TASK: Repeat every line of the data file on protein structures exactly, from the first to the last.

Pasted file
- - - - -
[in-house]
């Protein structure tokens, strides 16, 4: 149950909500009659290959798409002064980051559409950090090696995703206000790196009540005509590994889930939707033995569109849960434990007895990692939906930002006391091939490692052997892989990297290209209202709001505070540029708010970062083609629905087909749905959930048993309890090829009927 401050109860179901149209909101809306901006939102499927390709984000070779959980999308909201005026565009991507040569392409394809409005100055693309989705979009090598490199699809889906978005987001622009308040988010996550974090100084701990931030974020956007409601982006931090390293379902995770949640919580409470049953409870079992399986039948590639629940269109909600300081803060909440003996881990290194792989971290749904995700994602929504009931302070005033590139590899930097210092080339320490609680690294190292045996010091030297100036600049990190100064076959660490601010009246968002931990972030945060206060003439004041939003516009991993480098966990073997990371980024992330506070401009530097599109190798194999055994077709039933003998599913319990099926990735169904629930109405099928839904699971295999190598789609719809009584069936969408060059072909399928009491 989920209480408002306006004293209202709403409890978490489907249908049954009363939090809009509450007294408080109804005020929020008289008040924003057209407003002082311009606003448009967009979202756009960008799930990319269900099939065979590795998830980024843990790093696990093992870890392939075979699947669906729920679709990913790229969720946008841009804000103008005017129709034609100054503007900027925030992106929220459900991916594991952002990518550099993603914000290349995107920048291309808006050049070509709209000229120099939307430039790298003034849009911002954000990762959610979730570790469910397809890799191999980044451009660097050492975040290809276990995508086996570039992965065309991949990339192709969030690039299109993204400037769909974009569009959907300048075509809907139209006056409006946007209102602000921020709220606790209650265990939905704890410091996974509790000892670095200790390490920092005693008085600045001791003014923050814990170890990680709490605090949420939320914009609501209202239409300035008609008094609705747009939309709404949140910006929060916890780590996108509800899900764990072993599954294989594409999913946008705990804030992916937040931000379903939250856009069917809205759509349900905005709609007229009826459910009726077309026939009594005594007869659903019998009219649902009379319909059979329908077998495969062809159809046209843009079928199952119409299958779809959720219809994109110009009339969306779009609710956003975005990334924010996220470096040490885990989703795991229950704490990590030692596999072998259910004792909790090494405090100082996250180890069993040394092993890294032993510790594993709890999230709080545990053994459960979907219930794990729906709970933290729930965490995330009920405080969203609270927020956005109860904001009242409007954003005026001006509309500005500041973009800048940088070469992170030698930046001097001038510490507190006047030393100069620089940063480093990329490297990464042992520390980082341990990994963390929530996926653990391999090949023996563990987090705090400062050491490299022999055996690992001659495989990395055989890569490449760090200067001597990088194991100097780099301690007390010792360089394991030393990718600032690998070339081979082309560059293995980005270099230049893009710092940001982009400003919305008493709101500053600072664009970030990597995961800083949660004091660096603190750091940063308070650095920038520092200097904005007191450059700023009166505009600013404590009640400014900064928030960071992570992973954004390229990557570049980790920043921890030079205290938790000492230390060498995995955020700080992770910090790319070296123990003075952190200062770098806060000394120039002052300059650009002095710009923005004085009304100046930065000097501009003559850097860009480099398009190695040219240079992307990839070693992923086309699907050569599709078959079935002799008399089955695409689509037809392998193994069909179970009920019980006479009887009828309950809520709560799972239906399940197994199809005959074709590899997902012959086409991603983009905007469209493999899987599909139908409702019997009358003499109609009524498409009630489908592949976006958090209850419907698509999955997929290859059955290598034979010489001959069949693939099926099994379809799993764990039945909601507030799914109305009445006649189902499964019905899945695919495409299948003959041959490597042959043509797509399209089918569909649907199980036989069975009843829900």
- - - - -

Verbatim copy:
[in-house]
């Protein structure tokens, strides 16, 4: 149950909500009659290959798409002064980051559409950090090696995703206000790196009540005509590994889930939707033995569109849960434990007895990692939906930002006391091939490692052997892989990297290209209202709001505070540029708010970062083609629905087909749905959930048993309890090829009927 401050109860179901149209909101809306901006939102499927390709984000070779959980999308909201005026565009991507040569392409394809409005100055693309989705979009090598490199699809889906978005987001622009308040988010996550974090100084701990931030974020956007409601982006931090390293379902995770949640919580409470049953409870079992399986039948590639629940269109909600300081803060909440003996881990290194792989971290749904995700994602929504009931302070005033590139590899930097210092080339320490609680690294190292045996010091030297100036600049990190100064076959660490601010009246968002931990972030945060206060003439004041939003516009991993480098966990073997990371980024992330506070401009530097599109190798194999055994077709039933003998599913319990099926990735169904629930109405099928839904699971295999190598789609719809009584069936969408060059072909399928009491 989920209480408002306006004293209202709403409890978490489907249908049954009363939090809009509450007294408080109804005020929020008289008040924003057209407003002082311009606003448009967009979202756009960008799930990319269900099939065979590795998830980024843990790093696990093992870890392939075979699947669906729920679709990913790229969720946008841009804000103008005017129709034609100054503007900027925030992106929220459900991916594991952002990518550099993603914000290349995107920048291309808006050049070509709209000229120099939307430039790298003034849009911002954000990762959610979730570790469910397809890799191999980044451009660097050492975040290809276990995508086996570039992965065309991949990339192709969030690039299109993204400037769909974009569009959907300048075509809907139209006056409006946007209102602000921020709220606790209650265990939905704890410091996974509790000892670095200790390490920092005693008085600045001791003014923050814990170890990680709490605090949420939320914009609501209202239409300035008609008094609705747009939309709404949140910006929060916890780590996108509800899900764990072993599954294989594409999913946008705990804030992916937040931000379903939250856009069917809205759509349900905005709609007229009826459910009726077309026939009594005594007869659903019998009219649902009379319909059979329908077998495969062809159809046209843009079928199952119409299958779809959720219809994109110009009339969306779009609710956003975005990334924010996220470096040490885990989703795991229950704490990590030692596999072998259910004792909790090494405090100082996250180890069993040394092993890294032993510790594993709890999230709080545990053994459960979907219930794990729906709970933290729930965490995330009920405080969203609270927020956005109860904001009242409007954003005026001006509309500005500041973009800048940088070469992170030698930046001097001038510490507190006047030393100069620089940063480093990329490297990464042992520390980082341990990994963390929530996926653990391999090949023996563990987090705090400062050491490299022999055996690992001659495989990395055989890569490449760090200067001597990088194991100097780099301690007390010792360089394991030393990718600032690998070339081979082309560059293995980005270099230049893009710092940001982009400003919305008493709101500053600072664009970030990597995961800083949660004091660096603190750091940063308070650095920038520092200097904005007191450059700023009166505009600013404590009640400014900064928030960071992570992973954004390229990557570049980790920043921890030079205290938790000492230390060498995995955020700080992770910090790319070296123990003075952190200062770098806060000394120039002052300059650009002095710009923005004085009304100046930065000097501009003559850097860009480099398009190695040219240079992307990839070693992923086309699907050569599709078959079935002799008399089955695409689509037809392998193994069909179970009920019980006479009887009828309950809520709560799972239906399940197994199809005959074709590899997902012959086409991603983009905007469209493999899987599909139908409702019997009358003499109609009524498409009630489908592949976006958090209850419907698509999955997929290859059955290598034979010489001959069949693939099926099994379809799993764990039945909601507030799914109305009445006649189902499964019905899945695919495409299948003959041959490597042959043509797509399209089918569909649907199980036989069975009843829900």